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Counties’ salmon program poised for new federal initiative
John Driscoll, Times Standard 9/3/05
A new federal initiative to open up streams and rivers blocked to salmon seems almost custom fit for a Northern California effort that has projects lined up and waiting for funding.

The Five Counties Salmonid Restoration Program could quickly benefit from President Bush’s Open Rivers Initiative. The program has completed 40 projects and opened up miles of habitat for salmon and steelhead -- and has another 16 projects being designed.

Restoration program director Mark Lancaster said the funding available for the nationwide initiative may be $6 million to $8 million yearly, though the National Oceanic and Atmospheric Administration said the funding would be based on need.

”We’re well set up to actually be able to work with that money,” Lancaster said. “The timing is ideal.”

The program in Humboldt, Del Norte, Mendocino, Trinity and Siskiyou counties has been a model for barrier removal. Projects have been prioritized, and the California Coastal Commission has granted the program nearly $500,000 to design, permit and engineer the projects.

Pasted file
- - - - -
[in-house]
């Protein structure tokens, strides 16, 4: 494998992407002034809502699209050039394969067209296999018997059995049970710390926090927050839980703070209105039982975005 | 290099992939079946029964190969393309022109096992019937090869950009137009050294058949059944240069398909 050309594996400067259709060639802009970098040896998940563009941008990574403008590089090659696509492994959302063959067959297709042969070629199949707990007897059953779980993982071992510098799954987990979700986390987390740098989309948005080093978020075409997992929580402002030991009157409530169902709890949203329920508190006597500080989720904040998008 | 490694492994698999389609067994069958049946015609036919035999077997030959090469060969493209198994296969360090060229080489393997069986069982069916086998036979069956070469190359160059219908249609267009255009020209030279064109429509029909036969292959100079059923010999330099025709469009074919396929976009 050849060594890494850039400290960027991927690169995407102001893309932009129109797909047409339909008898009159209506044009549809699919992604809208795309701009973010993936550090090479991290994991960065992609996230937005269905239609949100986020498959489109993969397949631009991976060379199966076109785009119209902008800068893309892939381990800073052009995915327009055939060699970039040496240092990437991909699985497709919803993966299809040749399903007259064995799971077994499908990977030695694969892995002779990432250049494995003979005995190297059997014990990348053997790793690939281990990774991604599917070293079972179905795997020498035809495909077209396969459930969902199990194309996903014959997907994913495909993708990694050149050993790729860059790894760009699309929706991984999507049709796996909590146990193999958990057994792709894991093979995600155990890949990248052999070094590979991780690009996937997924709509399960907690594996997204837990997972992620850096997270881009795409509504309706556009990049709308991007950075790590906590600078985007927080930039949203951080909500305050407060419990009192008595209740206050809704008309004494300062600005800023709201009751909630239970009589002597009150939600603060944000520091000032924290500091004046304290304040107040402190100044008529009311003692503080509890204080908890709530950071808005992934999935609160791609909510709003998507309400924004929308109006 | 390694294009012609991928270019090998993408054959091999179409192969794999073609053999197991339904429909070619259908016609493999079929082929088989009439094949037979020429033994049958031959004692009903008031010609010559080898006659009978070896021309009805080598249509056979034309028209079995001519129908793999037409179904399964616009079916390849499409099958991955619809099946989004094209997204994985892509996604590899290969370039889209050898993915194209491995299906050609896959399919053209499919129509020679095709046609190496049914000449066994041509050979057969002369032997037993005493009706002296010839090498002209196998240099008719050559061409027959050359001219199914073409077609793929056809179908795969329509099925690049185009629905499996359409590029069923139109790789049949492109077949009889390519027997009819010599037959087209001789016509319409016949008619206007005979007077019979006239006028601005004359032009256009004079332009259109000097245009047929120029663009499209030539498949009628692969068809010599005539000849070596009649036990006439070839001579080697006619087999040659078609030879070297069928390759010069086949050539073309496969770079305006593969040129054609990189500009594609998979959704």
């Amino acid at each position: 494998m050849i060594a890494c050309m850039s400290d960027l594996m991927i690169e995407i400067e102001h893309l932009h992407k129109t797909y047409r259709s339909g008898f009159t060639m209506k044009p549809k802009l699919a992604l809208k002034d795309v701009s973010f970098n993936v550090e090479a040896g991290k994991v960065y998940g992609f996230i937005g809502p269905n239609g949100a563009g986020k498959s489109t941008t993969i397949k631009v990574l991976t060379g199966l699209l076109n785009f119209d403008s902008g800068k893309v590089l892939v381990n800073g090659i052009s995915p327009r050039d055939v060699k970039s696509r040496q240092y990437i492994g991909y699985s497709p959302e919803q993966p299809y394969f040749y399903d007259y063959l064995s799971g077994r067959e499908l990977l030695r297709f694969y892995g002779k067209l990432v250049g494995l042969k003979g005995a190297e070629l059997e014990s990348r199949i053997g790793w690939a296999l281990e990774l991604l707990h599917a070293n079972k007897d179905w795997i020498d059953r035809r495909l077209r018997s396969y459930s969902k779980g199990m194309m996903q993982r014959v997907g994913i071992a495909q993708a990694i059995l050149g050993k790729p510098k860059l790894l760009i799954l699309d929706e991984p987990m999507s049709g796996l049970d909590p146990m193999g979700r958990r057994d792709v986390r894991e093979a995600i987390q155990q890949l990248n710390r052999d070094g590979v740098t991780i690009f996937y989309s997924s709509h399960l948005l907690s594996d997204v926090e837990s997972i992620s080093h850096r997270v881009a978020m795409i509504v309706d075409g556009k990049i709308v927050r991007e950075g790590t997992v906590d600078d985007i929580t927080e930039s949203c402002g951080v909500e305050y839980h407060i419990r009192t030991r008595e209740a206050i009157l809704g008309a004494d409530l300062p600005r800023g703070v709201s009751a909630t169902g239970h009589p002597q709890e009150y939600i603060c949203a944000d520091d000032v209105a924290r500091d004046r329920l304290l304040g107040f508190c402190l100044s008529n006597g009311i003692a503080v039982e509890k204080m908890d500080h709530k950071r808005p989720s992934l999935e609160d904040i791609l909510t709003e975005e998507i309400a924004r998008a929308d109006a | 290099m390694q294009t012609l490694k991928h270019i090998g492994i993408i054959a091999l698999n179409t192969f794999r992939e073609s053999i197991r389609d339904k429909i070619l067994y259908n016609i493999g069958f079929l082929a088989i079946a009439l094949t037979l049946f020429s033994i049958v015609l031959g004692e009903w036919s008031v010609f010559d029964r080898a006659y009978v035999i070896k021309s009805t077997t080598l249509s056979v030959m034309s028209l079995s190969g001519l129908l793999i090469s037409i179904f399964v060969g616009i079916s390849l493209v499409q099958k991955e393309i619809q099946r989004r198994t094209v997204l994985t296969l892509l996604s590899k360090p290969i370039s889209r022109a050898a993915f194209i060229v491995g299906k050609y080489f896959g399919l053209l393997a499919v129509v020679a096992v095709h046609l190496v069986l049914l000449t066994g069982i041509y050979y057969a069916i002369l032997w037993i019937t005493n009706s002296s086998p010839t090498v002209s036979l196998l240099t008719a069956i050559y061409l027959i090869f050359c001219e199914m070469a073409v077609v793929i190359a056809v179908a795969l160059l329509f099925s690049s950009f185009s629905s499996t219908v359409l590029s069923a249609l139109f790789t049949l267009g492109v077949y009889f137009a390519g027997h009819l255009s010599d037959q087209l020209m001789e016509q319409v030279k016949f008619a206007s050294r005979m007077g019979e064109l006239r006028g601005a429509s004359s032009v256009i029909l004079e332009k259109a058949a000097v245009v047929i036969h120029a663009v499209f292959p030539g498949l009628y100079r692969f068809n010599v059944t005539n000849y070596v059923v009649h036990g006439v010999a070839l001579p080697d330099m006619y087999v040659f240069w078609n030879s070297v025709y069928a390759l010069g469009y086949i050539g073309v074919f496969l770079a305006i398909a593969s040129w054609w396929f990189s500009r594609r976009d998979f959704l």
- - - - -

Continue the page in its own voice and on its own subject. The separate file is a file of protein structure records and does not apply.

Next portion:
Most of the barriers the program deals with are salmon-blocking culverts on county roads, although it also deals with a range of habitat improvement issues. It may best be known for fixing a culvert on the Jacoby Creek tributary Morrison Gulch, which became a poster project for the program when dozens of salmon flooded up the creek the year the barrier was removed.

”It’s really a jump-start for a lot of these programs where we can just move down the list and get some of the priorities done,” said Leah Mahan in NOAA’s California Restoration Center.

The Open Rivers Initiative will consider all barriers, including small dams that communities want torn down. But NOAA is clear that its not interested in funding controversial efforts.

The agency will release a request for proposals this fall, Mahan said. The submissions will be evaluated and a request made to Congress. The president’s budget -- issued in February for the coming fiscal year -- will determine the amount the initiative will have to work with.




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